As a repair shop, we see a lot of customers using this as an option. We also see a lot of failed external drives coming into our shop. External hard drives and flash drives give people a false sense of security that everything is backed up, but this is probably the poorest backup solution. The wear and tear on these devices (including the connectors/cables and casing) tend to make them more susceptible to failure and breakage. Being portable, there is a higher risk of it being stolen or misplaced. Our advice to computer users is to use external hard drives or flash drives as a solution to transfer files from one computer to another or to use them as a temporary solution to back things up (while the main backup option is not easily accessible). An external/flash drive may be working normally one day and be unrecognized by the computer the next, so you may have no indication it is going bad or has been corrupted/reformatted.
Spare (internal) hard drives
This involves using a separate hard drive in the same computer as a backup option. This is not advisable as you should always back up your data in a separate computer rather than a hard drive housed in the same casing. If there is an electrical fault, virus attack, or accidental damage within that computer, the secondary hard drive may be affected as well. Spare internal hard drives are better for extra storage capacity, but not backups.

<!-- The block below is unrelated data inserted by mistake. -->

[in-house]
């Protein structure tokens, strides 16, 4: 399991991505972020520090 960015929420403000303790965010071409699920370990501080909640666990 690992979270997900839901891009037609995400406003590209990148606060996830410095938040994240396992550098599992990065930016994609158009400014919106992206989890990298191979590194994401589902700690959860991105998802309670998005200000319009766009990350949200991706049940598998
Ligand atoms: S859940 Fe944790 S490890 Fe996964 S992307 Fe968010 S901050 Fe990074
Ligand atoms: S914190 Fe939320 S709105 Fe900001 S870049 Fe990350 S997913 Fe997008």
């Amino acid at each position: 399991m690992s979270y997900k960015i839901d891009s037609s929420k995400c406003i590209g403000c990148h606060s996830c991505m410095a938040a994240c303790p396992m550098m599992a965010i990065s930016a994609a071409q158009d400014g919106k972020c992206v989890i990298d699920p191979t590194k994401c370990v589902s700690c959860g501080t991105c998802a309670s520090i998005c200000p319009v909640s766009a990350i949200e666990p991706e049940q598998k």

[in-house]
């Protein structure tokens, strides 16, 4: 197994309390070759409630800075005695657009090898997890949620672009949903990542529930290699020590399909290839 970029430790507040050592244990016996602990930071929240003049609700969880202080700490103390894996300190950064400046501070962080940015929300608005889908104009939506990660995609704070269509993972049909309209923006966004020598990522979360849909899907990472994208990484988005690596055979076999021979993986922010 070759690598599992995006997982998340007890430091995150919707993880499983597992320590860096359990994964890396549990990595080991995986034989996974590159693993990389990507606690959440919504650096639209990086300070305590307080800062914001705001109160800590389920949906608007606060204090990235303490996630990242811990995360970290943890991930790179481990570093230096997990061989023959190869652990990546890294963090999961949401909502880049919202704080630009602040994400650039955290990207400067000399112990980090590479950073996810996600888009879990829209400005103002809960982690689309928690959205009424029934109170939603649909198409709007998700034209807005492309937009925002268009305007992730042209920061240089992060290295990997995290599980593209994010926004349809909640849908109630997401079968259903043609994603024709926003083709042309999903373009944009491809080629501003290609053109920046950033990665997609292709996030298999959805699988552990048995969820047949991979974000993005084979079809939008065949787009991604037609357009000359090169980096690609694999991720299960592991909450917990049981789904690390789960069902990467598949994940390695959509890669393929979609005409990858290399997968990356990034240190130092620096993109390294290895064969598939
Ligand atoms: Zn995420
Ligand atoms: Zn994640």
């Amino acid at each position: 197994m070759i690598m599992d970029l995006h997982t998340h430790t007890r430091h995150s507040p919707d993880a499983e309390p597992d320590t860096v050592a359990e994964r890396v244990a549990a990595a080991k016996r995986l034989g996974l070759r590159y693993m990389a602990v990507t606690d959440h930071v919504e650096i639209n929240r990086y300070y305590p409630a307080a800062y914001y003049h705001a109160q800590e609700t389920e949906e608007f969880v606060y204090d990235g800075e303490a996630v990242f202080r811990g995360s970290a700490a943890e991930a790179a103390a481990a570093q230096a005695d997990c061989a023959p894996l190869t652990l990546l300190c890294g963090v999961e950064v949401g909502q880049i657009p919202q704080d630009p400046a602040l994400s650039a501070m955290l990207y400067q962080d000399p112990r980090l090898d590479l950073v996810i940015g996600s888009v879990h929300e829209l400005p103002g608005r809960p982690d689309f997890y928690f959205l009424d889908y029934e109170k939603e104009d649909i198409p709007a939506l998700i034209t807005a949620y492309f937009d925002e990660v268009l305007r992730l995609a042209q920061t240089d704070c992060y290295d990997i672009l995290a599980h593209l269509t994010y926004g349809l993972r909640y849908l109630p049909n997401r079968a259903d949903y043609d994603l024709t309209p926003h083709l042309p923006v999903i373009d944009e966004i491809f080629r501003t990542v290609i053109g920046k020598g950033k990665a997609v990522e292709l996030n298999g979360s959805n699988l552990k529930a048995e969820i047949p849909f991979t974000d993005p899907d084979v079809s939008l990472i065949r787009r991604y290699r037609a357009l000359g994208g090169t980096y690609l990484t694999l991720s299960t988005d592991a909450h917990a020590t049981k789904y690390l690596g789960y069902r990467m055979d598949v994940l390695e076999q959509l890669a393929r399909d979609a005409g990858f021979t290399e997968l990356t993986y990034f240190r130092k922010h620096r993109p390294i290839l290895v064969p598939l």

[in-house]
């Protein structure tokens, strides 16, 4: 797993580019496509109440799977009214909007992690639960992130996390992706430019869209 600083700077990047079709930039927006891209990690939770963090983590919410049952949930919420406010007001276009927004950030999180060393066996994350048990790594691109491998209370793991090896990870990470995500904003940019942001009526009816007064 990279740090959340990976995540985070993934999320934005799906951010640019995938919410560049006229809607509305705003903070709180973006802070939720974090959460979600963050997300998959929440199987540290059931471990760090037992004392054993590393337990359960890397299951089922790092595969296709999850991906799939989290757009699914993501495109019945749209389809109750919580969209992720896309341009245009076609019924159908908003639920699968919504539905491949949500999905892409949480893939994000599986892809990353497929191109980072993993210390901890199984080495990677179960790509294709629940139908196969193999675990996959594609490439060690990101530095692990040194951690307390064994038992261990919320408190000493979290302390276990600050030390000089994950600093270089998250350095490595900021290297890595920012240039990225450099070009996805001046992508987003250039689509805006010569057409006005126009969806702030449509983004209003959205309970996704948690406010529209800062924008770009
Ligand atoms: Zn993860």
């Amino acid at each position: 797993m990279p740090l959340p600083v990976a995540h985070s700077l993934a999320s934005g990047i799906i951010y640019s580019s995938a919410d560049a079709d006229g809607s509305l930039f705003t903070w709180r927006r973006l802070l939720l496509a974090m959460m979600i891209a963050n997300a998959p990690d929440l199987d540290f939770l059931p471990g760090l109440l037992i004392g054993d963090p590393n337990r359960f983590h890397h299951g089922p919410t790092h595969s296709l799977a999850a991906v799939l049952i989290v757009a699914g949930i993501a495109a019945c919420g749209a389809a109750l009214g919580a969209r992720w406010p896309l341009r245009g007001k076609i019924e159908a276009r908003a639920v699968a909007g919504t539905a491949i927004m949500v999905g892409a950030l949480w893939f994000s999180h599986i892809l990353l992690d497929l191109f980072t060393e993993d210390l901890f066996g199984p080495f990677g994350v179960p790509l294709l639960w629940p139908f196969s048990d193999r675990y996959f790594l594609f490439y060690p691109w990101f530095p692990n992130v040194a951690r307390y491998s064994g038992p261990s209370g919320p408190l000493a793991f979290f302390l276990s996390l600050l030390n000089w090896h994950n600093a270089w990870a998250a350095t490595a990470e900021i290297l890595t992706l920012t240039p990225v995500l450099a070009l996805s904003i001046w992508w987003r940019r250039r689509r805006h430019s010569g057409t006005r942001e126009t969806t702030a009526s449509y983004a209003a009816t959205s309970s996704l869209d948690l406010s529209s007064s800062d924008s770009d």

Network Access Storage (NAS)
Network Attached Storage (NAS) is a dedicated device that sits on a network as a file storage system. It allows multiple computers/users to share, retrieve, and save data stored on it. Modern NAS drives have built in safety and security features for data backups. While it may not fully replace the features of an enterprise file server, it is both cost effective and our preferred storage/backup solution for home offices and Small and Medium Businesses (SMB). Be careful of some external hard drive providers offering software to make it act like a NAS (see option 1). There are many NAS manufacturers on the market. We use Synology as our preferred NAS manufacturer.
Storage Area Network (SAN)